And you know what?  Somehow Eastwood the director makes Eastwood the over-actor and an otherwise-saccharine story involving.  The budding friendship between Walt and Thao (or Toad as Walt initially calls him) is established in a montage like any other, but is sweet.  A scene where Walt takes Thao to his just-as-racist barber to teach Thao a thing or two about how real men talk to each other, complete with racial slur after racial slur, is hysterical.  Walt beating the shit out of a gangbanger who went after Thao, complete with gun drawn and Walt looking down into the camera, is just as silly and exaggerated as Eastwood’s entire performance – and just as entertaining.  Maybe it’s Eastwood’s as-usual impeccable and subdued production value and camera, maybe it’s the surprisingly great chemistry between two exaggerated main characters, but hell, I was hooked – this clichéd story with clichéd story twists (too many stock flurries of bullets to be anything but predictable) and a silly-as-hell lead performance grabbed me, pulled me in.  Walt, that crotchety old bigot, broke his own rules and stumbled upon a deep understanding of and friendship with that pussy of a gook next door by accident, and hell, I broke my rule of not taking “Gran Torino” too seriously, ended up caring about these far from realistic characters by accident.  Screw the commercials and snickering at Clint Eastwood doing his worst Clint Eastwood impression, this is a damned good, well put-together movie.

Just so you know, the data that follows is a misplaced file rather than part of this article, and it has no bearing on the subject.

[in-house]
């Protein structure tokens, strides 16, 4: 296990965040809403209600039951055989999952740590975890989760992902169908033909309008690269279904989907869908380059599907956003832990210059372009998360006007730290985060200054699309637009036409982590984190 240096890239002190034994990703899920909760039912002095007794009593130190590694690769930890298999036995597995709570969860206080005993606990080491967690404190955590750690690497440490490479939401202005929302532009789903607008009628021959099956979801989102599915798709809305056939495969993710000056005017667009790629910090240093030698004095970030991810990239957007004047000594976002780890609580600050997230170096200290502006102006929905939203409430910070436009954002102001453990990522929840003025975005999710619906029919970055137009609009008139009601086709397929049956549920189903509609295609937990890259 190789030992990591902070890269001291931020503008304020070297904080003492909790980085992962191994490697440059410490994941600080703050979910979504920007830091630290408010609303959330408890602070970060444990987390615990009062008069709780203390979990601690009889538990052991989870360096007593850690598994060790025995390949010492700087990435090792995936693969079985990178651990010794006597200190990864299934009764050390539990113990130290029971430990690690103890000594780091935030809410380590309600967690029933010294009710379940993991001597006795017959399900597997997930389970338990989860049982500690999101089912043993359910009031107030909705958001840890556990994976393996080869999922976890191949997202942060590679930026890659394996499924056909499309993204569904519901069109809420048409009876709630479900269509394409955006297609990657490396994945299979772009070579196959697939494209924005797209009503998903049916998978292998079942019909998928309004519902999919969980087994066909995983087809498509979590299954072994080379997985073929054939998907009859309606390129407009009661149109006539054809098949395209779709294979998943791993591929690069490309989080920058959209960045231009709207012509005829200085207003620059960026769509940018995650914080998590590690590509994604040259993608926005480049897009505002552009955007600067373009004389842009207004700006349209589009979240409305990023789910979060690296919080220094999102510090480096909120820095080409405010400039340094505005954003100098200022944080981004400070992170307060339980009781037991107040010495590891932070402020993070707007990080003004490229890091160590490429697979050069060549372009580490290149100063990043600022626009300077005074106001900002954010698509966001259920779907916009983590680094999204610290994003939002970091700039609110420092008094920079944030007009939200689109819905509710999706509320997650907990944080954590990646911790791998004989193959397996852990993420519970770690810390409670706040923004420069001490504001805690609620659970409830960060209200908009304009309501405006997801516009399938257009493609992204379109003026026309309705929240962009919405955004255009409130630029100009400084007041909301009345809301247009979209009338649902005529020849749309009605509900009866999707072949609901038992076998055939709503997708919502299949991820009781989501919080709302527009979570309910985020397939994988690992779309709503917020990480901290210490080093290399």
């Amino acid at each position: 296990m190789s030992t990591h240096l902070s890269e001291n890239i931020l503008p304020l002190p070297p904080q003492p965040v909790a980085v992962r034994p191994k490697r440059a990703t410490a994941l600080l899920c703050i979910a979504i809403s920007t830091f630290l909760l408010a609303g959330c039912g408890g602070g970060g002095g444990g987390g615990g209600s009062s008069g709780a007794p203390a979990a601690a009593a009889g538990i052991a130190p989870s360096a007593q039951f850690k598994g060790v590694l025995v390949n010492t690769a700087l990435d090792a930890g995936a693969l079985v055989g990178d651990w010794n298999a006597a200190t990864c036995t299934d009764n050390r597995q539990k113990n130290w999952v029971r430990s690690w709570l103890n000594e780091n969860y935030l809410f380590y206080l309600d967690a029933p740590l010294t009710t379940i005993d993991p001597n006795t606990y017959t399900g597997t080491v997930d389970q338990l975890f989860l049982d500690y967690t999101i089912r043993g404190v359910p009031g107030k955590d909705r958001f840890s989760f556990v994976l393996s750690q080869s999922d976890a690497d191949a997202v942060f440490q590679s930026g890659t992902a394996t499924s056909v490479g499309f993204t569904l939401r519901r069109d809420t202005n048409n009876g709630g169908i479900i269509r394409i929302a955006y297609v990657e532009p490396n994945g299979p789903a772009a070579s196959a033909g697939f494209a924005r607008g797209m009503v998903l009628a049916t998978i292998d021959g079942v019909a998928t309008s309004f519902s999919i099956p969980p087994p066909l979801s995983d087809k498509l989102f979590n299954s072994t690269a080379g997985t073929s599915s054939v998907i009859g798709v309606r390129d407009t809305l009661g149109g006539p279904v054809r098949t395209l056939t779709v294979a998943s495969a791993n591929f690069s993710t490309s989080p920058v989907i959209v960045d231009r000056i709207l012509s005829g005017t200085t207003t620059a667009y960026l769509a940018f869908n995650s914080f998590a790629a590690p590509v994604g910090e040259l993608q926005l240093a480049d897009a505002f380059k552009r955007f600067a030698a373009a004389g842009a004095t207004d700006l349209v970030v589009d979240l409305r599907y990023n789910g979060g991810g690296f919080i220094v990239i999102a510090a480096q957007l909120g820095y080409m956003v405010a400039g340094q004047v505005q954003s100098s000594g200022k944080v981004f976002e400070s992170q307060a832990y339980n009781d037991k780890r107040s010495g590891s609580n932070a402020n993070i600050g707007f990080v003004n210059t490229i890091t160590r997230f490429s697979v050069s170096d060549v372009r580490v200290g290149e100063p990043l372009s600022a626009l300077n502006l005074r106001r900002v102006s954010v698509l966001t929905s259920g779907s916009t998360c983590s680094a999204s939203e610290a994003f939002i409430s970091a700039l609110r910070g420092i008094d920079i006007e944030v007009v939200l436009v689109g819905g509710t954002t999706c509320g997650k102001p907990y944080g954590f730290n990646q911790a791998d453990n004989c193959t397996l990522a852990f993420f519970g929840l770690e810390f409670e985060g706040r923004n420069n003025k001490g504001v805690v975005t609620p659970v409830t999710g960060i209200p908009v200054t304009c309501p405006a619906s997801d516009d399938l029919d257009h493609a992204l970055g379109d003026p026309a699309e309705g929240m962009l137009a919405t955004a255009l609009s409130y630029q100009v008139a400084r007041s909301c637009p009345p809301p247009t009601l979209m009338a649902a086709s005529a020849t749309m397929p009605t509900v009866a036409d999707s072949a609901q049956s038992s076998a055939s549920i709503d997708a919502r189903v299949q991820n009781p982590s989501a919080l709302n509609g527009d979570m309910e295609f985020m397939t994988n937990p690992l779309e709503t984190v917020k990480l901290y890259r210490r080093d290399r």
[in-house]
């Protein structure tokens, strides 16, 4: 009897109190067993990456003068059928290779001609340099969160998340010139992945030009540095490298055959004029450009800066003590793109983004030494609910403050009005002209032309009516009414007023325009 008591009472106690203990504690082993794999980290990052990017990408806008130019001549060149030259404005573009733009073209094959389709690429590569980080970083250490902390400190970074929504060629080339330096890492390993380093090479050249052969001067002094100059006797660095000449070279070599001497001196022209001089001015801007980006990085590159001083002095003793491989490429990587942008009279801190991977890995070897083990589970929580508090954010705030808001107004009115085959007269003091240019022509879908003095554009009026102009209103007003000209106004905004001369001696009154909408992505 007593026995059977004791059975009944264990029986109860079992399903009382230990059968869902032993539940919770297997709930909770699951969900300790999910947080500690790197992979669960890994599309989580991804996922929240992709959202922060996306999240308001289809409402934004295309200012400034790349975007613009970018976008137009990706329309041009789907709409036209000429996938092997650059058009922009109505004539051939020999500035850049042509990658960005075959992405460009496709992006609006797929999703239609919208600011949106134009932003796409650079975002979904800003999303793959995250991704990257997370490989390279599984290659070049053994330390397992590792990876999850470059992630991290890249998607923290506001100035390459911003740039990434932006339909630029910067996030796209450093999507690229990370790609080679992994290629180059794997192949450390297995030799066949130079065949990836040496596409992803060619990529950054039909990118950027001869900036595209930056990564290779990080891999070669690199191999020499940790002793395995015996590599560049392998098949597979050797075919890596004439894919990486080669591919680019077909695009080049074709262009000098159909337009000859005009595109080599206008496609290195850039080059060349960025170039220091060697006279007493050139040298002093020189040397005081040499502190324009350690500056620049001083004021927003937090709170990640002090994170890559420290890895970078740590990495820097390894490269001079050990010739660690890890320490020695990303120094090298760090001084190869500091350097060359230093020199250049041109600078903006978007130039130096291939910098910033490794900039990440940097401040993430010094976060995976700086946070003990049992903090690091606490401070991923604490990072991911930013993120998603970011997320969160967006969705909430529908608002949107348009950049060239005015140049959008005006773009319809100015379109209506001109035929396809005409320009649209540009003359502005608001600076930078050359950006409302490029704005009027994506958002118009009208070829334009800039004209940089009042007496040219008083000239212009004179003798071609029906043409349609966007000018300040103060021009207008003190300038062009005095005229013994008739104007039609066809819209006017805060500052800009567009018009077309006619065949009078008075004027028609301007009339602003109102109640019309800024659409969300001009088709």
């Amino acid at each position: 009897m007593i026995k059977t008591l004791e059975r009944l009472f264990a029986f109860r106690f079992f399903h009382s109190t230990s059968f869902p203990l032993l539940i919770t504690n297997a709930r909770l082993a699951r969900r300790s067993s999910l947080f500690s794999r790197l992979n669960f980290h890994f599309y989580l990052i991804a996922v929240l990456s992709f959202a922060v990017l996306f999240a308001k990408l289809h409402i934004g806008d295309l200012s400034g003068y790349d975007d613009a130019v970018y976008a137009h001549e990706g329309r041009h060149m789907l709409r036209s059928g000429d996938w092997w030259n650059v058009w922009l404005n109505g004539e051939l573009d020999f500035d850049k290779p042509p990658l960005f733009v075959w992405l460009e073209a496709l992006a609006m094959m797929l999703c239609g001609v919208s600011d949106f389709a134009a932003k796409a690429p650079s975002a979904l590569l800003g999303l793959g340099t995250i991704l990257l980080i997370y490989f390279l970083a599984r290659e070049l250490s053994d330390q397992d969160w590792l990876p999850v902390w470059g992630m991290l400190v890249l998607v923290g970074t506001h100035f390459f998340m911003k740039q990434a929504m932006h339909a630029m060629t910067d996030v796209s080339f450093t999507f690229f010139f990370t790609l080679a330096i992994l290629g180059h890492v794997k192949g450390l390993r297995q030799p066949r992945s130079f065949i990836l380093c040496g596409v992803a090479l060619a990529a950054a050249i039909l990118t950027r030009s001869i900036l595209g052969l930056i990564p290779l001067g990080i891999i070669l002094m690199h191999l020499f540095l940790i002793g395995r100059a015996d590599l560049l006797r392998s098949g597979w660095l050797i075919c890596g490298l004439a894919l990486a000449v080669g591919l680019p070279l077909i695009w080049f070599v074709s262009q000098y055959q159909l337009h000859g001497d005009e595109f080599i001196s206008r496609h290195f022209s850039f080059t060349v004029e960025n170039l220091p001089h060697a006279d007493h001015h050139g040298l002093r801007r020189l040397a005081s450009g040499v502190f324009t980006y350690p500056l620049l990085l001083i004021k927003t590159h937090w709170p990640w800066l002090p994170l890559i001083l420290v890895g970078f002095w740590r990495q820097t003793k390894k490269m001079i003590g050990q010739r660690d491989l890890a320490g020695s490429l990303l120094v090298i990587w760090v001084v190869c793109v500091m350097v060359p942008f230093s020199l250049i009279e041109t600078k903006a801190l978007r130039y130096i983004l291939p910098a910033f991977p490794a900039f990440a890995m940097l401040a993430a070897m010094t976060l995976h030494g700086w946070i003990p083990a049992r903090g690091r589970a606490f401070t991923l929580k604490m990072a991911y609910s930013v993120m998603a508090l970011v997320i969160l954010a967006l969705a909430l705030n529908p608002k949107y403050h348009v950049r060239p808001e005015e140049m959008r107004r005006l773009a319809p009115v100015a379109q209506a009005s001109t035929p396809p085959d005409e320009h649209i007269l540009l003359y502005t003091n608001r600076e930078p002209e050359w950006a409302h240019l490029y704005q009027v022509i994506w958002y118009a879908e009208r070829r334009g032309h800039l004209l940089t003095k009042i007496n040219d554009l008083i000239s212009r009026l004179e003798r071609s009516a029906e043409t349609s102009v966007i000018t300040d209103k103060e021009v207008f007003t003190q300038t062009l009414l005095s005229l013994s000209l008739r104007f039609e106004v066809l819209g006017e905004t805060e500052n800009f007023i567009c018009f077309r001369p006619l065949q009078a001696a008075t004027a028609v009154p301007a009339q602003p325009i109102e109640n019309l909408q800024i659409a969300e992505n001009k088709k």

It’s rumored that this’ll be Clint Eastwood’s last role in front of the camera.  Such a silly, and exaggerated, and (maybe intentionally, maybe unintentionally) funny role as his last hurrah?  A send-up of the Eastwood of old?  Some would call that disappointing, but I choose not to look at it solely as a send-up, but as a summation.  He was a cantankerous, no-nonsense young man as the Man with No Name, a cantankerous, no-nonsense middle-aged man as Dirty Harry, and a cantankerous, no-nonsense old man in “Unforgiven” and “Million Dollar Baby.”  And now, we see Walt Kowalski stand up to some thugs harassing Sue (“Ever notice how you come across somebody once in a while you shouldn’t have messed with? That’s me.”) while doing his best Dirty Harry impression, and Walt Kowalski having a grand stand-off with gangbangers in true Man with No Name fashion – cantankerous, not a shred of nonsense.  Really, what more does Clint Eastwood need to prove?


1 comment so far

  1. coffee on

    Clint Eastwood did a great job of using his outward crankiness to come across as mean as well as somehow heroic this newest film of his